Former Sen. George McGovern (D-SD) died this morning. You are supposed to speak kindly of the departed, and McGovern did have an admirable record in World War II. However, during his 18 years in the Senate he represented the worst of the radical left, and always advocated unilateral disarmament.
He does deserve credit for admitting some of his mistakes. His Stratford Inn in Connecticut went bankrupt in 1991 primarily because of excessive government regulations.
McGovern said he understood why people did not like him, and wished he had run a business before he began legislating on things that affected them. He wrote: “After two and a half years with the loss of all my earnings from nearly a decade of post-Senate lecture tours, I gave up on the Stratford Inn. But not before learning some painful and valuable lessons.
“I learned first of all that over the past 20 years America has become the most litigious society in the world. Today Americans sue one another at the drop of a hat — almost on the spur of the moment.”
He said we need to “cut down vastly on the incredible paperwork, the complicated tax forms, the number of minute regulations, and the seemingly endless reporting requirements that afflict American business. Many businesses, especially small independents such as the Stratford Inn, simply can’t pass such costs on to their customers and remain competitive or profitable.
“If I were back in the U.S. Senate or in the White House, I would ask a lot of questions before I voted for any more burdens on the thousands of struggling businesses across the nation.”
Three years ago McGovern again broke with the left when he came out in opposition to the union card check legislation.
April 22nd 1865: The funeral procession for President Abraham Lincoln at Sixth and Chestnut streets in Philadelphia. The catafalque is followed by a crowd of mourners congesting the street and sidewalk. Soldiers are seen holding back the crowd. A recruitment poster advertising enlistment salaries for “Maj. Gen. Hancock’s Army Corps,” adorns a storefront.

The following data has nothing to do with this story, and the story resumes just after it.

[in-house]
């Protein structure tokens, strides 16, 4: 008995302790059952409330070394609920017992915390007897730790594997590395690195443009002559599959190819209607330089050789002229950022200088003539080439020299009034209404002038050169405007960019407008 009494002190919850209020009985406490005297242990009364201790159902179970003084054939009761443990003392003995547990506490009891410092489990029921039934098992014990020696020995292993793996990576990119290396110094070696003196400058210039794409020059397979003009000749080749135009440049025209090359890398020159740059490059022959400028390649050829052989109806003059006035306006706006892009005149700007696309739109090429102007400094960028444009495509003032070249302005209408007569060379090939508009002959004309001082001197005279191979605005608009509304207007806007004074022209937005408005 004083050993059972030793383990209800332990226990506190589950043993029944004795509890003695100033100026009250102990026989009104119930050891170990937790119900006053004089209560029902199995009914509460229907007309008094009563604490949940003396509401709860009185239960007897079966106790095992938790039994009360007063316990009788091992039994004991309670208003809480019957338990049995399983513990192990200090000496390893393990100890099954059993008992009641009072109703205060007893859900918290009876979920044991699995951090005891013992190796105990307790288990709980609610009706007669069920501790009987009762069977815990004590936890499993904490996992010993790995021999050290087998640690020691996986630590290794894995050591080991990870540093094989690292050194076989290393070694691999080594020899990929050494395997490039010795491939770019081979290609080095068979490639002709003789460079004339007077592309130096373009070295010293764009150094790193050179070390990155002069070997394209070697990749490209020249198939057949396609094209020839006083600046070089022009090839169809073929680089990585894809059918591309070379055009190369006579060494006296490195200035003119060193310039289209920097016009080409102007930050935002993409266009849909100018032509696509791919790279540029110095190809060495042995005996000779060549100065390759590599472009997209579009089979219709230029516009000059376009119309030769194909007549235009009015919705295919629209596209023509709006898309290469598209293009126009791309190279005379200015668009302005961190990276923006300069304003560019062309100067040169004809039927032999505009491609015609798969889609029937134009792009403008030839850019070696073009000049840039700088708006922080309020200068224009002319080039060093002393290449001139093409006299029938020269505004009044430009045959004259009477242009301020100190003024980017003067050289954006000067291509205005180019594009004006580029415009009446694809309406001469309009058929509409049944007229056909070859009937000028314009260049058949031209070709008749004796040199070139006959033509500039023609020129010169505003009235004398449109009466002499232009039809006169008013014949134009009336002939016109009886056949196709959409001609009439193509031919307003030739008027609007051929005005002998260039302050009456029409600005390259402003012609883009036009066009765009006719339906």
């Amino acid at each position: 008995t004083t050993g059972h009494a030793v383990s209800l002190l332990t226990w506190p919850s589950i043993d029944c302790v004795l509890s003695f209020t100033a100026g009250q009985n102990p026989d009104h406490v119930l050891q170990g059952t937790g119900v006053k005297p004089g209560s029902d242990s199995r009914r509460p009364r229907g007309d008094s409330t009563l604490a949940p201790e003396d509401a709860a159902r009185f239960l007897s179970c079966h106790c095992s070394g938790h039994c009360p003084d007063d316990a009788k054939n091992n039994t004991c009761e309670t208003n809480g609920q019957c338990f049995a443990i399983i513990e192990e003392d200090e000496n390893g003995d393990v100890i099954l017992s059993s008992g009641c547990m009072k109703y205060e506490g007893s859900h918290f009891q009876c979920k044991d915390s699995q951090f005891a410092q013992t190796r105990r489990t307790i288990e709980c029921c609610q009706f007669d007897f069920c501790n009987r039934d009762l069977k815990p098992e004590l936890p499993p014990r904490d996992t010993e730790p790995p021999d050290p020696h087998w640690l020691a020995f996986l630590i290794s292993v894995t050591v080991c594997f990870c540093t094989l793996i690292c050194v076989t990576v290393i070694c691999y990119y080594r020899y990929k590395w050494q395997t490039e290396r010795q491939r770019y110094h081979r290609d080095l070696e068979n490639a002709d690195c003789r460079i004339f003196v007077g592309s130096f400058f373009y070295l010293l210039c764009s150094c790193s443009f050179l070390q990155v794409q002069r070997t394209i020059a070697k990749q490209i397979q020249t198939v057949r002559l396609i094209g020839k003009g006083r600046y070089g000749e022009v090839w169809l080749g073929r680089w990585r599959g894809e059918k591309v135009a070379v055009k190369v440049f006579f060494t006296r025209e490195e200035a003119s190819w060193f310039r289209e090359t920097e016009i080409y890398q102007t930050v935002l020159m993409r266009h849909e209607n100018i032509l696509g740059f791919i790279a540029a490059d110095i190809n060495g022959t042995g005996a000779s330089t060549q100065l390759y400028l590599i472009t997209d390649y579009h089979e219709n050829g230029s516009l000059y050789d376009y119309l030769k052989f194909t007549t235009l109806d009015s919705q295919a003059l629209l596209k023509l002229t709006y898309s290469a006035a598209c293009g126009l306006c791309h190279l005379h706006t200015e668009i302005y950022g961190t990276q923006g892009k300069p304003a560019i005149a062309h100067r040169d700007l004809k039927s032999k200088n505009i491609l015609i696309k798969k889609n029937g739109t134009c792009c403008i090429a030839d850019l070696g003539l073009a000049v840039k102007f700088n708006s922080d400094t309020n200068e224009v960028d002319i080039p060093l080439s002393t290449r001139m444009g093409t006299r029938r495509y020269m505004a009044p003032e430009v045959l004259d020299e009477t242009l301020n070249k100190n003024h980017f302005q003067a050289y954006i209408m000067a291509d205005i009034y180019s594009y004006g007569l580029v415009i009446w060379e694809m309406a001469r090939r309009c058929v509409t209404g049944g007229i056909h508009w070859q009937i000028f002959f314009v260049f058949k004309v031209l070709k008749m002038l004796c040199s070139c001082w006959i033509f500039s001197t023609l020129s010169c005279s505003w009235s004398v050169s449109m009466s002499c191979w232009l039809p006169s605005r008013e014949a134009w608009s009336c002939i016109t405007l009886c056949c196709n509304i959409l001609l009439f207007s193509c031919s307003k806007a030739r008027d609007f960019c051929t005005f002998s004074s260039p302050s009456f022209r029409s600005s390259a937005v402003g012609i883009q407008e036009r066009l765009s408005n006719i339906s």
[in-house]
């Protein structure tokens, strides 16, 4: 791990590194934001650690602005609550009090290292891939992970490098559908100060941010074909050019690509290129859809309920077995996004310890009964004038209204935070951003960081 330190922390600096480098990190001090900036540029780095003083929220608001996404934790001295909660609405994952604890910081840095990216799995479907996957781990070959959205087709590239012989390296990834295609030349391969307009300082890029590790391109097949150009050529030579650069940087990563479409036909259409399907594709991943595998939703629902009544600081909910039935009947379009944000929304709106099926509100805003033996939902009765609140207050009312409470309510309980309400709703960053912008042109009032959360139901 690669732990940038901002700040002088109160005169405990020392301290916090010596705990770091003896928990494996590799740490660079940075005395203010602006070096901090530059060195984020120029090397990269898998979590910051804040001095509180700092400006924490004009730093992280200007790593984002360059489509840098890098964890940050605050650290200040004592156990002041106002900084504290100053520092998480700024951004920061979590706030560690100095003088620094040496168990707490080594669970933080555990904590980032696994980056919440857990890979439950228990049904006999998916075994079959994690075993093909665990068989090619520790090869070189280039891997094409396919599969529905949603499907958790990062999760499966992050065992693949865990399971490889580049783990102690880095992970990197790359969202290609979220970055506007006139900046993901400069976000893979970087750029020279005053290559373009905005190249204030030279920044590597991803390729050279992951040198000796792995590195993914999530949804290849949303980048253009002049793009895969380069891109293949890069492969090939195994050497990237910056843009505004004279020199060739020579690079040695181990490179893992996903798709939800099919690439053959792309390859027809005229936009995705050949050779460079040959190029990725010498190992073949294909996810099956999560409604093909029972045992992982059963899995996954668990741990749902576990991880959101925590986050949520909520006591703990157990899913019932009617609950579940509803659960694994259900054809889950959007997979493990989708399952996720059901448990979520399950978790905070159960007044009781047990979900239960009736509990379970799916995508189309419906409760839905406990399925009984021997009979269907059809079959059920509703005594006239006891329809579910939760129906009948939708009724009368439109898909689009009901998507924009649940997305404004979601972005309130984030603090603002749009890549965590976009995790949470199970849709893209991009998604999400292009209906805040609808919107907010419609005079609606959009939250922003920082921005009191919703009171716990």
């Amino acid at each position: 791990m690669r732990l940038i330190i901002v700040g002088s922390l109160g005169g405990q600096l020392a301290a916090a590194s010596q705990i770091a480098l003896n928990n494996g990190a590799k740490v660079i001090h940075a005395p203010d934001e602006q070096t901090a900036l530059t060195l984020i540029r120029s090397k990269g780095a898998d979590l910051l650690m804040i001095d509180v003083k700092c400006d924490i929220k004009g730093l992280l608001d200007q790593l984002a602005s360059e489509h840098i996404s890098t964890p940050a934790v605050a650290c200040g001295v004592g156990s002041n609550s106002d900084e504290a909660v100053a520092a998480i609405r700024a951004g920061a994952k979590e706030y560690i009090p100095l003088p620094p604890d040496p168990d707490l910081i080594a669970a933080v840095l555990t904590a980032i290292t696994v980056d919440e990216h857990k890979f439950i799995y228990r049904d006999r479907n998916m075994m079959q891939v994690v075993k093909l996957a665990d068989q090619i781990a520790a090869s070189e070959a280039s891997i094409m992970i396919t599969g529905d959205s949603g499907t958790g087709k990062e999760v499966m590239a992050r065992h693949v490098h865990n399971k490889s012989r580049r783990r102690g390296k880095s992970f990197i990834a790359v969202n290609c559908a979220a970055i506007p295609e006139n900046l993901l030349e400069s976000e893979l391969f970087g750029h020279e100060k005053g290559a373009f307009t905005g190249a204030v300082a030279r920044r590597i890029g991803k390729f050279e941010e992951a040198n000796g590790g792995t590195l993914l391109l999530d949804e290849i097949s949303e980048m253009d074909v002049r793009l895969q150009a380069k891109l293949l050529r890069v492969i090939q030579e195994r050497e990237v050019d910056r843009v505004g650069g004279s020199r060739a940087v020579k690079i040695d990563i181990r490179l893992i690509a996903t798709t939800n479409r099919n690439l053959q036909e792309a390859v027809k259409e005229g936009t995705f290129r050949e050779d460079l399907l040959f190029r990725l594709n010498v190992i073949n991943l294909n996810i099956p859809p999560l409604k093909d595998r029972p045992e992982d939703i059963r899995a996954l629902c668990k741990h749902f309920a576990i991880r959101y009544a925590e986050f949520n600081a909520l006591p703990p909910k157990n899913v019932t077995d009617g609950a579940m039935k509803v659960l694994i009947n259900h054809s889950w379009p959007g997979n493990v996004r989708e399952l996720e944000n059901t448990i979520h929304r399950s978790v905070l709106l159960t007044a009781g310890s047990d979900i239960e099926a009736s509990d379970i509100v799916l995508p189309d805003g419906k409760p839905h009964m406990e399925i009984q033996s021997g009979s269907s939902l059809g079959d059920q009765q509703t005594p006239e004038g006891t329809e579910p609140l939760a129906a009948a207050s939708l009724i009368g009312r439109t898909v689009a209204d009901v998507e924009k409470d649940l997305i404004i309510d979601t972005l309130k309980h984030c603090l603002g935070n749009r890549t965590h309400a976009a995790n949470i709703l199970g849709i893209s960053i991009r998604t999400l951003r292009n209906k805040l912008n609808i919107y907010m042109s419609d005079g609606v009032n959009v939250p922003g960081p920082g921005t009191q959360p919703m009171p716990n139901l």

Secretary of War Edwin Stanton was at Lincoln’s deathbed in the Petersen house at 7:22 am on April 15th when the doctor said “He is gone.” A minister said a prayer and Stanton was the first to reply, “Now he belongs to the ages,” and lamented “There lies the most perfect ruler of men the world has ever seen.”
The funeral of former Sen. Arlen Specter (D-PA), 82, was yesterday, and for 29 years he was one of the vanishing breed of liberal Republicans. Specter left the GOP after the stimulus vote when his own poll indicated he would lose a Republican primary. He should have known better when he cut a deal with Majority Leader Harry Reid (D-NV).
Reid promised to maintain Specter’s seniority but it never happened. Specter was put on the bottom of all four of his committees when he became a Democrat.
When Specter switched, there were many articles indicating this signaled the end for Pennsylvania Republicans. Fortunately they were wrong. In 2010, the GOP recaptured Specter’s seat, the Governorship and five Congressional Districts.
This September 1980 photo was from a very unusual campaign. It was one of the few times a Democrat ran to the right of the Republican. Specter’s opponent was former Pittsburgh Mayor Pete Flaherty, who had switched from Republican to Democrat, while Specter had switched from Democrat to Republican.
Flaherty had been elected Mayor after criticizing the Democrats unbalanced budget. He attacked labor unions, opposed busing, balanced the budget and was to the right of Specter on social issues. Flaherty cut the city’s payroll from over 7,000 to less than 5,000, and repeatedly cut property and wage taxes.
We know Specter’s vote was needed to ensure the first GOP Senate majority since 1954, but we do wish there more fiscally conservative Democrats like Flaherty.
This cartoon is from 2007 but the point is still valid. Clement Vallandigham (D-OH) was a Member of Congress (1858-1862) and the leader of the pro-South “Copperhead Democrats.” He was the 1864 Ohio Democratic gubernatorial nominee even though he was living in exile in the South.